The Kingdom Of Childhood – Introduction

As Amanda Evans and I get ready for our workshop “Protecting Childhood: Waldorf At Home For the First Seven Years” being held in the Greenville SC area February 17 and 18th, we thought it only fitting to re-read the source of so much inspiration: Steiner’s lectures compiled in “The Kingdom of Childhood.”

These lectures were given in August of 1924 in England as part of Steiner’s last trip (he died on March 30, 1925). Christopher Bamford writes in the introduction that Rudolf Steiner always adapted what he had to say to the audience in front of him. These lectures were given to a small group of English educators, and for that reason I find them practical and calling for those of us in English-speaking countries trying to work with Waldorf Education as he tried to adapt his thoughts for that particular audience.

The introduction points out the very unique features of Waldorf Education:

*Subjects are taught in the light of the knowledge of the child (the human being) as having roles to play on both earthly and spiritual planes

*It affirms that a child is an eternal being in the spiritual world before birth and childhood becomes a process of gradually coming down to earth

Teaching methods – In teaching, Steiner felt teachers should observe well, be careful about stressing a child’s intellect before the child would be ready (which he felt would be at adolescence), that the teacher should use the concrete and pictorial as well as wonder and reverence, and that we should teach whole to parts. He also encouraged his audience to form larger schools for England, and for them to be modern and well thought out and able to be “conversant with other contemporary educational ideas. For they were not to be dilettantish.”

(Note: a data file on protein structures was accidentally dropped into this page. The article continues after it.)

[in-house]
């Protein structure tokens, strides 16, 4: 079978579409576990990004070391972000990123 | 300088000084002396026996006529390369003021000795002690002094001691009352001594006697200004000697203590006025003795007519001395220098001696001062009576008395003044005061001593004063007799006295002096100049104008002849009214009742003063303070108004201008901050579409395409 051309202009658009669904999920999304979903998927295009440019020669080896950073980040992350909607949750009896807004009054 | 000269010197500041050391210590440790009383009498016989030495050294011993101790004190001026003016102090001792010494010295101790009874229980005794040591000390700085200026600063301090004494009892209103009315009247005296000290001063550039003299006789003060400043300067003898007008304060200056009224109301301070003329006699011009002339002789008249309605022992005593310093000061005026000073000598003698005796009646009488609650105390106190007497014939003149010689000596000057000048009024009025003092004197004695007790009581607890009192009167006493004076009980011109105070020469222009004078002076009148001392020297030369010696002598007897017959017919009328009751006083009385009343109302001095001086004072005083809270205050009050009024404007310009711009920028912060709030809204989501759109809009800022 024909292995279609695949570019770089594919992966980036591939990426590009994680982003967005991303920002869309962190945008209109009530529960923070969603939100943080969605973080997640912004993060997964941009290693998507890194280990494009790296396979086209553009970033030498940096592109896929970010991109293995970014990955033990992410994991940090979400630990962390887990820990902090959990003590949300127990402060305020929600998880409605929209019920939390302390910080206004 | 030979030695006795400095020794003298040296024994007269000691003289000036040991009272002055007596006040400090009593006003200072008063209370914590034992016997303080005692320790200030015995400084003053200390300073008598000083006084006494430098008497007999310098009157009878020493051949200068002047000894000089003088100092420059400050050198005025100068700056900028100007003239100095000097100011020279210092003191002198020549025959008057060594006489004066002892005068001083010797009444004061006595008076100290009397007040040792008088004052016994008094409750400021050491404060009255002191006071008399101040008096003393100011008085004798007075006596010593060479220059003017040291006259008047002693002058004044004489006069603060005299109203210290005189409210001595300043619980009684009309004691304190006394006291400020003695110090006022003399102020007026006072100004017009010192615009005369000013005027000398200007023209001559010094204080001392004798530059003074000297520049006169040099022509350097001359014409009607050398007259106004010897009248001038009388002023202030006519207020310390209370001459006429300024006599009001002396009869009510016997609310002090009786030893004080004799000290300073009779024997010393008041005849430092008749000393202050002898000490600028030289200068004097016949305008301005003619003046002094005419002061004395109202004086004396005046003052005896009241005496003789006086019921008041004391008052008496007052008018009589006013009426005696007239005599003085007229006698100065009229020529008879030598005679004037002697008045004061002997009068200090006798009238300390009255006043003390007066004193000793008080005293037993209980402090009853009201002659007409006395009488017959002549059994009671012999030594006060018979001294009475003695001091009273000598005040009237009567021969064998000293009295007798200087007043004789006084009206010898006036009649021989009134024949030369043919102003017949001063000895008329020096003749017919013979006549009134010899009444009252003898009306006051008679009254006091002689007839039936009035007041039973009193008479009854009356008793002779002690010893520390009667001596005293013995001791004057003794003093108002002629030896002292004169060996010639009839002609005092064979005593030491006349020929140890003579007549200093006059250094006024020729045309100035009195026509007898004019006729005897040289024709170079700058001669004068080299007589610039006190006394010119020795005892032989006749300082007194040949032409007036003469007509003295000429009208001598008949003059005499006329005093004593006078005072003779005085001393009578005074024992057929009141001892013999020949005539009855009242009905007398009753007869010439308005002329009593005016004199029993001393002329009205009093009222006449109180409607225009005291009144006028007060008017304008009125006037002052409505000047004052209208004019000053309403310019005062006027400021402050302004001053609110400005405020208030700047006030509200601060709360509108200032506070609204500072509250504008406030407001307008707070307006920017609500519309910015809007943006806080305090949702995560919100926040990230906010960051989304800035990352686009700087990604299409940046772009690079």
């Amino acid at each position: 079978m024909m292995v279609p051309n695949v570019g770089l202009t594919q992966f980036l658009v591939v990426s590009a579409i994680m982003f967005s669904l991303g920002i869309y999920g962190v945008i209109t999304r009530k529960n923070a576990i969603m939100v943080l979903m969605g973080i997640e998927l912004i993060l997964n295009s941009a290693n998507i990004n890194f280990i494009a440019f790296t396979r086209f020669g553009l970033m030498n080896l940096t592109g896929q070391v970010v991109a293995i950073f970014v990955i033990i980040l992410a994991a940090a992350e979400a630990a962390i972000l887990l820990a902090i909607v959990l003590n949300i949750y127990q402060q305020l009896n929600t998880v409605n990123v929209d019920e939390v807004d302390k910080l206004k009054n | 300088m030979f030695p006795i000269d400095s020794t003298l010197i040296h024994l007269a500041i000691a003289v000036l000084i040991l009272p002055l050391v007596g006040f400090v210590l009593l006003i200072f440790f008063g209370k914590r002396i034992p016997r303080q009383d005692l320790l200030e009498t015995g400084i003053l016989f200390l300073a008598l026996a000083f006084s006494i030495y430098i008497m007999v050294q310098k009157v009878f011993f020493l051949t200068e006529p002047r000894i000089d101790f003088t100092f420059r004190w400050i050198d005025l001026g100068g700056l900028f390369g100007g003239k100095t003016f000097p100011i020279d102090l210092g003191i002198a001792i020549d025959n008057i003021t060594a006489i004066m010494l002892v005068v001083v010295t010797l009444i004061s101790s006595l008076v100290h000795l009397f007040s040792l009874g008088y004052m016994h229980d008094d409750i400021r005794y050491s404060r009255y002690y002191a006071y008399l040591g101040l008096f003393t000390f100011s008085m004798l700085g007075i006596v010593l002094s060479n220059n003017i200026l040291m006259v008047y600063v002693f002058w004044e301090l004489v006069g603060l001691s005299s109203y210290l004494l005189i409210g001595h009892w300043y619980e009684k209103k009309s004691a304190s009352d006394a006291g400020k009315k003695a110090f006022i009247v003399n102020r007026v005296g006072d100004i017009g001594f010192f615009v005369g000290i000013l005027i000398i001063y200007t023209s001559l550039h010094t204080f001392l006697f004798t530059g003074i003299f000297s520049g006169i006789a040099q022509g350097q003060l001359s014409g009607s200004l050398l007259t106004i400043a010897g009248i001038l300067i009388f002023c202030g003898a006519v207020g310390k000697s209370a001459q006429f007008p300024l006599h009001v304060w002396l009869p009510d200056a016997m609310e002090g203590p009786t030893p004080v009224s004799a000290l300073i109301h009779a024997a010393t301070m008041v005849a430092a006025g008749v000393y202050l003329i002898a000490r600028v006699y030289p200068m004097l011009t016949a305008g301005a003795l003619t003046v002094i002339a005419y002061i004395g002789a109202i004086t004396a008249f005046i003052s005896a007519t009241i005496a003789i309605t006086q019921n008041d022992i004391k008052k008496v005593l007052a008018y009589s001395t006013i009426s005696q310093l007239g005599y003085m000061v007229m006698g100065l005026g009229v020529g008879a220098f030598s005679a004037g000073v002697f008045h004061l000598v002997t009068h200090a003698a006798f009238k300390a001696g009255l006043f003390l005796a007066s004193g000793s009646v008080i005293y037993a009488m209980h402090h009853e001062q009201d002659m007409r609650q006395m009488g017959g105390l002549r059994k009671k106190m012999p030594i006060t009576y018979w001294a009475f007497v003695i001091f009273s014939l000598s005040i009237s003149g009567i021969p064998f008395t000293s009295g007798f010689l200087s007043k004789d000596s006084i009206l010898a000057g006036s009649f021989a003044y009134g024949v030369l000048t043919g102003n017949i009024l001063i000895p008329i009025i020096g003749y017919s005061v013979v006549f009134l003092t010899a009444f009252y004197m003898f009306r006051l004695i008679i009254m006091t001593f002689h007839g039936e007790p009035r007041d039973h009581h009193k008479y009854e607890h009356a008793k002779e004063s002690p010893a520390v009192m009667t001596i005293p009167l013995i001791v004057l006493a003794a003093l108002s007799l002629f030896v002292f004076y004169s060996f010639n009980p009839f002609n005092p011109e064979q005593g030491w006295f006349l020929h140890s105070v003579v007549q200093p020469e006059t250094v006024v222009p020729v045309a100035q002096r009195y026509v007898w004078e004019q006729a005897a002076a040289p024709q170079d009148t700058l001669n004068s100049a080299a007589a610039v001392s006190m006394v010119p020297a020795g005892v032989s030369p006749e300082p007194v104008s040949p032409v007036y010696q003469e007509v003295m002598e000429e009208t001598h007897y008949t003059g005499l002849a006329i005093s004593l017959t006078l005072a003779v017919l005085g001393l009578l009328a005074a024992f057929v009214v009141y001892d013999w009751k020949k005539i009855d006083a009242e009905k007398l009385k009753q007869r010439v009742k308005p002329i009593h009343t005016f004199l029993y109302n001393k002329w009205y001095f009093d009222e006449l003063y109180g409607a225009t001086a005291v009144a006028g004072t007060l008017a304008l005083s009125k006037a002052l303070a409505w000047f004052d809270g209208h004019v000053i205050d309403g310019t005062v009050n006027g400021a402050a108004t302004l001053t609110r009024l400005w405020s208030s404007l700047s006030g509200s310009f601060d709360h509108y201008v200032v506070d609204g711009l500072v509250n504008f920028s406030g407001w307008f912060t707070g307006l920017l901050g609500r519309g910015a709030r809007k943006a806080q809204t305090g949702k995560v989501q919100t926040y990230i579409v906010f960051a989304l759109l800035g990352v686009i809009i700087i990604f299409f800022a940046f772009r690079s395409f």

Steiner always wanted children educated out of the knowledge of the human being (developmentally appropriate), “in accordance with the demands of life.” He remarked some things were obliged to be placed into the curriculum of the Waldorf Schools because they were demanded to fit into educational models. He felt strongly children should learn the practical arts. Christopher Bamford brings up the example at the end of the introduction that Steiner really wanted a shoemaker in the Waldorf School because it was something so “in accordance with real life.” The idea of being a practical worker was never far from Steiner’s mind.

For homeschoolers working with Steiner’s thoughts, I think we are in a good position as we can connect our children with the daily, practical parts of life and provide the academic levels that best suit our knowledge of human development and how children learn best.

Blessings,

Carrie